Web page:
|Publication number||US6907952 B2|
|Application number||US 10/115,390|
|Publication date||Jun 21, 2005|
|Filing date||Apr 3, 2002|
|Priority date||Sep 11, 2000|
|Also published as||US20020100628|
|Publication number||10115390, 115390, US 6907952 B2, US 6907952B2, US-B2-6907952, US6907952 B2, US6907952B2|
|Inventors||Diane Drayden Jones|
|Original Assignee||Diane Drayden Jones|
|Export Citation||BiBTeX, EndNote, RefMan|
|Patent Citations (15), Referenced by (7), Classifications (19), Legal Events (3)|
|External Links: USPTO, USPTO Assignment, Espacenet|
This application is a continuation-in-part of U.S. patent application Ser. No. 09/659,406, filed Aug. 11, 2000 entitled DJ2000 Cruise Control Bike.
1. Field of the Invention
This invention relates generally to a fully loaded bicycle, and more specifically to bicycles that are used for long-distance biking, mountain biking, cross-country riding, bike touring, and biking as a secondary means of transportation.
2. Description of the Related Art
Bike lovers have experienced the pleasures of biking and the exhilaration of achieving goals, while enduring much discomfort, pain, fatigue, and potential health risks. A limited number of prior inventions have been created to resolve the problem of discomfort, pain, fatigue, and safety concerns associated with biking. Most of these inventions, such as a great number of bicycle seats and handlebars, have specifically focused on the problem of discomfort. Unfortunately, these inventions have only partially resolved the problem.
For example, U.S. Pat. No. 3,719,252 discloses a readily attachable and detachable portable tree seat of requisite size and shape for convenient use and support by a hunter. However, the tree seat is limited in scope because it is specifically designed to meet the needs of a hunter versus providing support to bikers in a more universal sense.
Likewise, the bicycle seat in U.S. Pat. No. 4,182,508 is provided with a compression spring to act as a cushion for the bicycle seat. However, a cushion seat does not support the back muscles, relieve the back of strain and fatigue, or provide support for muscle strength and endurance.
Additionally, the bicycle seat in U.S. Pat. No. 5,911,474 is provided with seat attachments comprised of a right support section, a left support section, and an attachment device. The attachment device connects the right support section and the left support section to the bicycle seat post. The right and left support sections form a support platform for the buttocks of the bike rider. The central portion of the support platform has a recess to accommodate the cyclist's genitalia. This invention only provides support to the buttocks and genitalia and does not prevent strain and fatigue to the back muscles.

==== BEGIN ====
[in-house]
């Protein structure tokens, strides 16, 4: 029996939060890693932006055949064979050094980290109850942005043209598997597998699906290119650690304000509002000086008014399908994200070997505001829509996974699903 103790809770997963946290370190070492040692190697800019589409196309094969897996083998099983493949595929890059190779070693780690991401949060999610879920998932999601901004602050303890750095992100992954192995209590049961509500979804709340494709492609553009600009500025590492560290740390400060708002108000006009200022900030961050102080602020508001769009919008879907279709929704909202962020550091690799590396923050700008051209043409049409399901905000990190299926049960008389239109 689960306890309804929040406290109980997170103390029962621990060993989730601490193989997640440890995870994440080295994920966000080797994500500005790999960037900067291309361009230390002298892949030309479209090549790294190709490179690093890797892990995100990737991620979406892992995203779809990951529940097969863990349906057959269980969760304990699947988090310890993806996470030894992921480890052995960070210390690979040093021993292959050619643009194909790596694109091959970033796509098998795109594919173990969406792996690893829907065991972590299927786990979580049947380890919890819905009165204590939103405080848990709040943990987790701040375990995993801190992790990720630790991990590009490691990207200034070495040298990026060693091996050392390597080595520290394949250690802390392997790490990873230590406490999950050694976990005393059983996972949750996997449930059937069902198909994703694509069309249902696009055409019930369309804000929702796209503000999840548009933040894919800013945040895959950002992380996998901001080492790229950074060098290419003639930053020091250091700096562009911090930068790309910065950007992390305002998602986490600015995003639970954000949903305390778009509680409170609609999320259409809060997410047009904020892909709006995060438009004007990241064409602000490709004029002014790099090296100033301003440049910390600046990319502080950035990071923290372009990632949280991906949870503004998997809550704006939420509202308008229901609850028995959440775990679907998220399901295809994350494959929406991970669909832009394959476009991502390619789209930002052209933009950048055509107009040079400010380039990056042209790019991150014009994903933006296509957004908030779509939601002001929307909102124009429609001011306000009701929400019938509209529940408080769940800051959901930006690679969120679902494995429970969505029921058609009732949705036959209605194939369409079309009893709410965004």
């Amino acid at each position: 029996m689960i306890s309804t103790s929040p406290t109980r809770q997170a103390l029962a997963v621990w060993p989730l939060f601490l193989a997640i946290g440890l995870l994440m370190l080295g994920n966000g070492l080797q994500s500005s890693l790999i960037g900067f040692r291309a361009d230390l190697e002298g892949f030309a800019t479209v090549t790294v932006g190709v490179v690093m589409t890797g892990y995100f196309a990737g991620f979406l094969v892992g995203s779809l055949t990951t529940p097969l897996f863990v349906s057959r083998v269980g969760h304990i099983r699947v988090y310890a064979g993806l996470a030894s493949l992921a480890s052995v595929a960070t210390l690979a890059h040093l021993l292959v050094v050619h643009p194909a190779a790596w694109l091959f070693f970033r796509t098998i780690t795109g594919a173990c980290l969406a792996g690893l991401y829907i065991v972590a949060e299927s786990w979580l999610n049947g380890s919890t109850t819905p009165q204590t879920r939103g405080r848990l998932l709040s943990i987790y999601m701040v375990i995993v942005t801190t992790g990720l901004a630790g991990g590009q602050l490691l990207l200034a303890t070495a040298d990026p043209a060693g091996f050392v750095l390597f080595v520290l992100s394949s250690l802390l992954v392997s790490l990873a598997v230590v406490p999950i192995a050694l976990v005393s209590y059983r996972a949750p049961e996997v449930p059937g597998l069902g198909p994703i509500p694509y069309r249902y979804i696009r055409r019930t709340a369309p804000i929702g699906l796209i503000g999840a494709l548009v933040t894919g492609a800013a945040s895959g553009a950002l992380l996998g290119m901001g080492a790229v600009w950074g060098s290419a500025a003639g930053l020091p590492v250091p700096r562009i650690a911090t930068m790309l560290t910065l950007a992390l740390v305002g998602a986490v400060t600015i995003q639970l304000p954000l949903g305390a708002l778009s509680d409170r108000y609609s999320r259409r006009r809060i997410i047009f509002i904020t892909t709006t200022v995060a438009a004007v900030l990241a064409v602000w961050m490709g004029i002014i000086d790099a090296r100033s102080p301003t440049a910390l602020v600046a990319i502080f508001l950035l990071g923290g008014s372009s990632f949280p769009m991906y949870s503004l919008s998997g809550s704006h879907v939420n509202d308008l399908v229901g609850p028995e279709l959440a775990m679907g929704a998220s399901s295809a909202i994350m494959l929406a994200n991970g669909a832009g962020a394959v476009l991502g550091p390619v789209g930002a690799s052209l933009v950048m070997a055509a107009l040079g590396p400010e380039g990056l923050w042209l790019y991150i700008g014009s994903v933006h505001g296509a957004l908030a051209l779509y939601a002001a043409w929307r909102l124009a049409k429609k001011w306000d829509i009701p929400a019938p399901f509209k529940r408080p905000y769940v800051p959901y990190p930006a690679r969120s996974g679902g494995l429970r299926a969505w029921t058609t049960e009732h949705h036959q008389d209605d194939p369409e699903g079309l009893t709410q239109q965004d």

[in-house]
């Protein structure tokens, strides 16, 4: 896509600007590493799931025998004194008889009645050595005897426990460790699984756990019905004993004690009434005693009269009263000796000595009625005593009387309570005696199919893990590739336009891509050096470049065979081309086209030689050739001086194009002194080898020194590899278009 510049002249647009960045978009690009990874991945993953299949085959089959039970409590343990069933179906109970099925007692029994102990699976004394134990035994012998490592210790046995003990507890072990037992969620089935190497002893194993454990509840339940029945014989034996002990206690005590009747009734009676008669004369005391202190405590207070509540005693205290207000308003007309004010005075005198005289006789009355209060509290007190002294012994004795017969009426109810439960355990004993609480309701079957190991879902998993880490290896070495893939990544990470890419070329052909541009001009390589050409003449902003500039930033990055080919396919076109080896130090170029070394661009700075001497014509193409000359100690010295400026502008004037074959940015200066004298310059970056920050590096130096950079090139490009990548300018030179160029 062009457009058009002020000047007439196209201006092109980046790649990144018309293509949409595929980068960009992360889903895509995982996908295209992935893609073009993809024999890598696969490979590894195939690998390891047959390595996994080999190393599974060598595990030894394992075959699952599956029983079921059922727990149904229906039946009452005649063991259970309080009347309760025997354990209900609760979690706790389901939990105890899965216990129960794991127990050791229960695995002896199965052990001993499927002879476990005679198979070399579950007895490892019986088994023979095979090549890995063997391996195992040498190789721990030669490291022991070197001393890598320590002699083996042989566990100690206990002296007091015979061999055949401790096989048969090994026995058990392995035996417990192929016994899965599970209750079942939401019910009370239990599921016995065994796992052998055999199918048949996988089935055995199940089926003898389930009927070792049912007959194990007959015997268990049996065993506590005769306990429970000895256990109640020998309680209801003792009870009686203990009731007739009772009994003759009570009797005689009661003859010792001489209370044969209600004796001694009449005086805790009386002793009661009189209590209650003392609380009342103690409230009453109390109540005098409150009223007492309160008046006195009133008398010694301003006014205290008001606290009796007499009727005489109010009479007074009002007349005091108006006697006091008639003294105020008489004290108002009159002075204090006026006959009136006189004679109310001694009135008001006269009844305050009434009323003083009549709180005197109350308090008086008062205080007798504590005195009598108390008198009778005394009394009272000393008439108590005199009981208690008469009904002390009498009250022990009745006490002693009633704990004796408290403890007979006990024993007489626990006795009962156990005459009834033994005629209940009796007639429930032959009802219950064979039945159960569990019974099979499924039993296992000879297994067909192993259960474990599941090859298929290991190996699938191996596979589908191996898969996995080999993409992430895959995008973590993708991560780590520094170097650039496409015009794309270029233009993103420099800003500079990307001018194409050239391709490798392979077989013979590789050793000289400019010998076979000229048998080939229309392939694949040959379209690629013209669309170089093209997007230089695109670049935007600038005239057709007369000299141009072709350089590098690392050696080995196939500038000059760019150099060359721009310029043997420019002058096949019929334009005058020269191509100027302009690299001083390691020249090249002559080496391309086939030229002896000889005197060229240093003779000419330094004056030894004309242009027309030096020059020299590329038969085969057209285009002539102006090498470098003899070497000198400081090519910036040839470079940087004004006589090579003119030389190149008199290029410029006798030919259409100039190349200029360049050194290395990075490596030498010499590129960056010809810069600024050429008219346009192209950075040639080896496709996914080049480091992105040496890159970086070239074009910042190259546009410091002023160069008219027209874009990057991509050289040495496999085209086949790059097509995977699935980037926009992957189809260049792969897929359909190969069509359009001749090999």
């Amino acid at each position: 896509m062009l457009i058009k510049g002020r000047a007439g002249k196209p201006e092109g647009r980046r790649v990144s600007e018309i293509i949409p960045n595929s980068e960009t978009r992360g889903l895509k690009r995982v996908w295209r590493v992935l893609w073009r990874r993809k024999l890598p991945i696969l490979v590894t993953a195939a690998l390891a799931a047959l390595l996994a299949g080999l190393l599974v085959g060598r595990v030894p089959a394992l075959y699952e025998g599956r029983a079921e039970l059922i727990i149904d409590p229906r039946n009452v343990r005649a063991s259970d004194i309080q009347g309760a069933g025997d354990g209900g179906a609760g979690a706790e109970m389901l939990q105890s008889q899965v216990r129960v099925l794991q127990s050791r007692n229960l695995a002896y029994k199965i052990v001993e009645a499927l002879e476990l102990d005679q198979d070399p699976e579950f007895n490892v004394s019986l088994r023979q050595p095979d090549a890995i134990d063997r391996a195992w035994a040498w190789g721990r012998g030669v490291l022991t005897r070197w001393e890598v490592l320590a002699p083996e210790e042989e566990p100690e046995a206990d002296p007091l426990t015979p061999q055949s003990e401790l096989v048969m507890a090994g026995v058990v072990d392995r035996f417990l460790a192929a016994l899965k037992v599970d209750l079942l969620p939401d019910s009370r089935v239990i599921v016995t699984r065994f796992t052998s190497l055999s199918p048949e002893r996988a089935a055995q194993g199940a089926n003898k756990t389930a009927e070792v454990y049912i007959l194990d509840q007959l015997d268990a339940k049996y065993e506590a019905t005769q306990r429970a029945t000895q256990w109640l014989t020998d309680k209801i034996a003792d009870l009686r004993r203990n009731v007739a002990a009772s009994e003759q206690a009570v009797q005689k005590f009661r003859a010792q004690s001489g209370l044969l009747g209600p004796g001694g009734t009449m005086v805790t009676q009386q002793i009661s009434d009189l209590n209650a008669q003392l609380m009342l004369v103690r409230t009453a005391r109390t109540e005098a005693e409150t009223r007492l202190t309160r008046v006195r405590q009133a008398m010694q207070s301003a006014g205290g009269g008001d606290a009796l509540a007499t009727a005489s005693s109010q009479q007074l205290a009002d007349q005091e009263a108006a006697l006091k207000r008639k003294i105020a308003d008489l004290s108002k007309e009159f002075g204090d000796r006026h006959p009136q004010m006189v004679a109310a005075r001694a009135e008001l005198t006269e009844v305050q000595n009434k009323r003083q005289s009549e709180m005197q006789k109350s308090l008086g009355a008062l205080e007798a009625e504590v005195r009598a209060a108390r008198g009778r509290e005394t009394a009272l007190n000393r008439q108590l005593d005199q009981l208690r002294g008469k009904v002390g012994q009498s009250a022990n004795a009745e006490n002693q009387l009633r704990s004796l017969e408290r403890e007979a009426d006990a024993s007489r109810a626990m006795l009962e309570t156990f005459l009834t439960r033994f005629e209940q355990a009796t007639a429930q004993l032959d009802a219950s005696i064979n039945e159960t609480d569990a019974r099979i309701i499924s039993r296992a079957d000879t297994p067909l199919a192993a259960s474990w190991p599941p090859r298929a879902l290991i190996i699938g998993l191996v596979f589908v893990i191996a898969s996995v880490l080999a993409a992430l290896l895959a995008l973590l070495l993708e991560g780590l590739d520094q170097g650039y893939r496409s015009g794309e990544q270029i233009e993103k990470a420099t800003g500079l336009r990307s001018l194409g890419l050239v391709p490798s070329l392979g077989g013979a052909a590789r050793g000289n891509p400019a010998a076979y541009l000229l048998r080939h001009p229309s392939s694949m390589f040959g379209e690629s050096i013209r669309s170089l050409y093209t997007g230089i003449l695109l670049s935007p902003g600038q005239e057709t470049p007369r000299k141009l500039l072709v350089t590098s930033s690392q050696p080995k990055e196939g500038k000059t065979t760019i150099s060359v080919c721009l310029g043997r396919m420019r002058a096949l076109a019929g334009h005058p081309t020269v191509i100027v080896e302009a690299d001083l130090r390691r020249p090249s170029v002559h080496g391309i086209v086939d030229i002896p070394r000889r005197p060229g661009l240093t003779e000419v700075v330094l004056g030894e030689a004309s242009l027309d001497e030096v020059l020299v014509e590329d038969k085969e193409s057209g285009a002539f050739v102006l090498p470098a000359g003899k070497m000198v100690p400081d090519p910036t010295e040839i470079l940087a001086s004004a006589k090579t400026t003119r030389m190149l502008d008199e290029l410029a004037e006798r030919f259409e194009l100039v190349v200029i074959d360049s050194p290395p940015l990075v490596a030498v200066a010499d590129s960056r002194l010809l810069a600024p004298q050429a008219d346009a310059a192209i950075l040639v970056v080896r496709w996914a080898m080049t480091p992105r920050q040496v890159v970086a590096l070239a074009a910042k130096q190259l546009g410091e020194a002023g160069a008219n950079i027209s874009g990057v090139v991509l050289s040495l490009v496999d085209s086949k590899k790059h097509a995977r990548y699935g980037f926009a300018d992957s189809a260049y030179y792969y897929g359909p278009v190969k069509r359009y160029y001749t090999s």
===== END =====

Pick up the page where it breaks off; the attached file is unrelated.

The bicycle seat brace in U.S. Pat. No. 3,586,348 consists of a brace elevated behind the back of the cyclist to support and secure a sign for commercial advertising purposes. This brace does not provide comfort and support to the cyclist's back muscles. In addition to the various bicycle seat designs of the prior art, it would be desirable for a bicycle seat to include a backrest that is ergonomically designed to support the main structures of the back by positioning the spine at the proper angle for comfort and support of the back muscles. It would also be desirable for the backrest to be adjustable to the position preferred by the individual cyclist.
Various styles of handlebars have also been invented to address discomfort. Again, these inventions only partially resolve the problem. For example, the handlebar in U.S. Pat. No. 5,000,469 includes an adjustable support pad assembly that provides support to the cyclist's body at the forearms or elbow, but does not aid in positioning the body upright. Similarly, the handlebar design disclosed in U.S. Pat. No. 4,471,209 has electrically heated handgrips for motorcycles, which provides comfort and supports the hands for gripping purposes. Also, U.S. Pat. No. 4,528,865 discloses a handlebar system comprising a left-hand and right-hand handlebar, each being substantially L-shaped and adjustable. Each of these handlebar systems only offers support for the hands or arms. Therefore, it would be beneficial to provide handlebars with an ergonomic design that enables the cyclist to get a good grip, maneuver the bicycle easily, and elevate the back upright.